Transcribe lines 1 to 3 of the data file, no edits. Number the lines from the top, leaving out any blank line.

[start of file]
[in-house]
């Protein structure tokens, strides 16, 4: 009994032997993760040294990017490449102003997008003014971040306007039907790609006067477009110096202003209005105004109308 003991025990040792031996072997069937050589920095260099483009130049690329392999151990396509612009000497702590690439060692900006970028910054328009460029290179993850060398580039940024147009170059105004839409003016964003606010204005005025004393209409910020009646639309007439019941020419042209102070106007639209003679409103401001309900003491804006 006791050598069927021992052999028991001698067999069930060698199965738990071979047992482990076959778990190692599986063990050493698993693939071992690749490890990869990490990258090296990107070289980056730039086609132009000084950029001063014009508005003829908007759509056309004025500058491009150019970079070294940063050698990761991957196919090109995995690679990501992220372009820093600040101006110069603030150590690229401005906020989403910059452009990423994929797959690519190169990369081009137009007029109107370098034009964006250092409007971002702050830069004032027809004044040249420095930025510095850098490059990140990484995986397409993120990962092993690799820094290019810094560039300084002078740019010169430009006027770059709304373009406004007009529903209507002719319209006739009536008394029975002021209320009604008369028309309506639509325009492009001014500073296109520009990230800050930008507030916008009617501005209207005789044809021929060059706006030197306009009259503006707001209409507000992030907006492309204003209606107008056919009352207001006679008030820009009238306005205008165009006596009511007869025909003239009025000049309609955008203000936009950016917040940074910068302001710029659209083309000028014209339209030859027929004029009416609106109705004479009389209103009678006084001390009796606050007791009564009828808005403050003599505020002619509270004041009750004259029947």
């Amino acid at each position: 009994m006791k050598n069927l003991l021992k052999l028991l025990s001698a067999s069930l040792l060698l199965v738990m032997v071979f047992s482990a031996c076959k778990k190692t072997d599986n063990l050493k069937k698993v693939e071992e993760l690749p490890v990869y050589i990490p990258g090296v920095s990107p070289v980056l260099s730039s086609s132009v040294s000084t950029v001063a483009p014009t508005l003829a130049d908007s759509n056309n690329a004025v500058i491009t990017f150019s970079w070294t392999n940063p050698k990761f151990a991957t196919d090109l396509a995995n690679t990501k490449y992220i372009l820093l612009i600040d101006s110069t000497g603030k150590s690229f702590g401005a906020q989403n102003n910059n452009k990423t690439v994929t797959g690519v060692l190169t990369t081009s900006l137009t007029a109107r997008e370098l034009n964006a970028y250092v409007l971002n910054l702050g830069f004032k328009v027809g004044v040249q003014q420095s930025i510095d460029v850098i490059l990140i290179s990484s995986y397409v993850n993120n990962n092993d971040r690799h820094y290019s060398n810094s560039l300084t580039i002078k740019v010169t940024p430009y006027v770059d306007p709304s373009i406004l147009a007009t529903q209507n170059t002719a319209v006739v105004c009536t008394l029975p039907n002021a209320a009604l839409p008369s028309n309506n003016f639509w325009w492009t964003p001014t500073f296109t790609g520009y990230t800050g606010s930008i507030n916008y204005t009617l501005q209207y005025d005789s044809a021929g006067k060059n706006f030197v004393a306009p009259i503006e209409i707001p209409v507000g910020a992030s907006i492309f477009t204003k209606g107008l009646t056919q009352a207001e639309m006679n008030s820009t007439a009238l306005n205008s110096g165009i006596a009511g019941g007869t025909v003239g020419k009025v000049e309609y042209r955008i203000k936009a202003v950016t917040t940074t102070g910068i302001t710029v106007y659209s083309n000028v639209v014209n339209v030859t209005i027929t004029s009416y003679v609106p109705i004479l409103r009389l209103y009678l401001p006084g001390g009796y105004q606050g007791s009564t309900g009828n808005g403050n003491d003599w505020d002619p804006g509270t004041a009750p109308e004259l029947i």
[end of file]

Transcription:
[in-house]
């Protein structure tokens, strides 16, 4: 009994032997993760040294990017490449102003997008003014971040306007039907790609006067477009110096202003209005105004109308 003991025990040792031996072997069937050589920095260099483009130049690329392999151990396509612009000497702590690439060692900006970028910054328009460029290179993850060398580039940024147009170059105004839409003016964003606010204005005025004393209409910020009646639309007439019941020419042209102070106007639209003679409103401001309900003491804006 006791050598069927021992052999028991001698067999069930060698199965738990071979047992482990076959778990190692599986063990050493698993693939071992690749490890990869990490990258090296990107070289980056730039086609132009000084950029001063014009508005003829908007759509056309004025500058491009150019970079070294940063050698990761991957196919090109995995690679990501992220372009820093600040101006110069603030150590690229401005906020989403910059452009990423994929797959690519190169990369081009137009007029109107370098034009964006250092409007971002702050830069004032027809004044040249420095930025510095850098490059990140990484995986397409993120990962092993690799820094290019810094560039300084002078740019010169430009006027770059709304373009406004007009529903209507002719319209006739009536008394029975002021209320009604008369028309309506639509325009492009001014500073296109520009990230800050930008507030916008009617501005209207005789044809021929060059706006030197306009009259503006707001209409507000992030907006492309204003209606107008056919009352207001006679008030820009009238306005205008165009006596009511007869025909003239009025000049309609955008203000936009950016917040940074910068302001710029659209083309000028014209339209030859027929004029009416609106109705004479009389209103009678006084001390009796606050007791009564009828808005403050003599505020002619509270004041009750004259029947």
């Amino acid at each position: 009994m006791k050598n069927l003991l021992k052999l028991l025990s001698a067999s069930l040792l060698l199965v738990m032997v071979f047992s482990a031996c076959k778990k190692t072997d599986n063990l050493k069937k698993v693939e071992e993760l690749p490890v990869y050589i990490p990258g090296v920095s990107p070289v980056l260099s730039s086609s132009v040294s000084t950029v001063a483009p014009t508005l003829a130049d908007s759509n056309n690329a004025v500058i491009t990017f150019s970079w070294t392999n940063p050698k990761f151990a991957t196919d090109l396509a995995n690679t990501k490449y992220i372009l820093l612009i600040d101006s110069t000497g603030k150590s690229f702590g401005a906020q989403n102003n910059n452009k990423t690439v994929t797959g690519v060692l190169t990369t081009s900006l137009t007029a109107r997008e370098l034009n964006a970028y250092v409007l971002n910054l702050g830069f004032k328009v027809g004044v040249q003014q420095s930025i510095d460029v850098i490059l990140i290179s990484s995986y397409v993850n993120n990962n092993d971040r690799h820094y290019s060398n810094s560039l300084t580039i002078k740019v010169t940024p430009y006027v770059d306007p709304s373009i406004l147009a007009t529903q209507n170059t002719a319209v006739v105004c009536t008394l029975p039907n002021a209320a009604l839409p008369s028309n309506n003016f639509w325009w492009t964003p001014t500073f296109t790609g520009y990230t800050g606010s930008i507030n916008y204005t009617l501005q209207y005025d005789s044809a021929g006067k060059n706006f030197v004393a306009p009259i503006e209409i707001p209409v507000g910020a992030s907006i492309f477009t204003k209606g107008l009646t056919q009352a207001e639309m006679n008030s820009t007439a009238l306005n205008s110096g165009i006596a009511g019941g007869t025909v003239g020419k009025v000049e309609y042209r955008i203000k936009a202003v950016t917040t940074t102070g910068i302001t710029v106007y659209s083309n000028v639209v014209n339209v030859t209005i027929t004029s009416y003679v609106p109705i004479l409103r009389l209103y009678l401001p006084g001390g009796y105004q606050g007791s009564t309900g009828n808005g403050n003491d003599w505020d002619p804006g509270t004041a009750p109308e004259l029947i």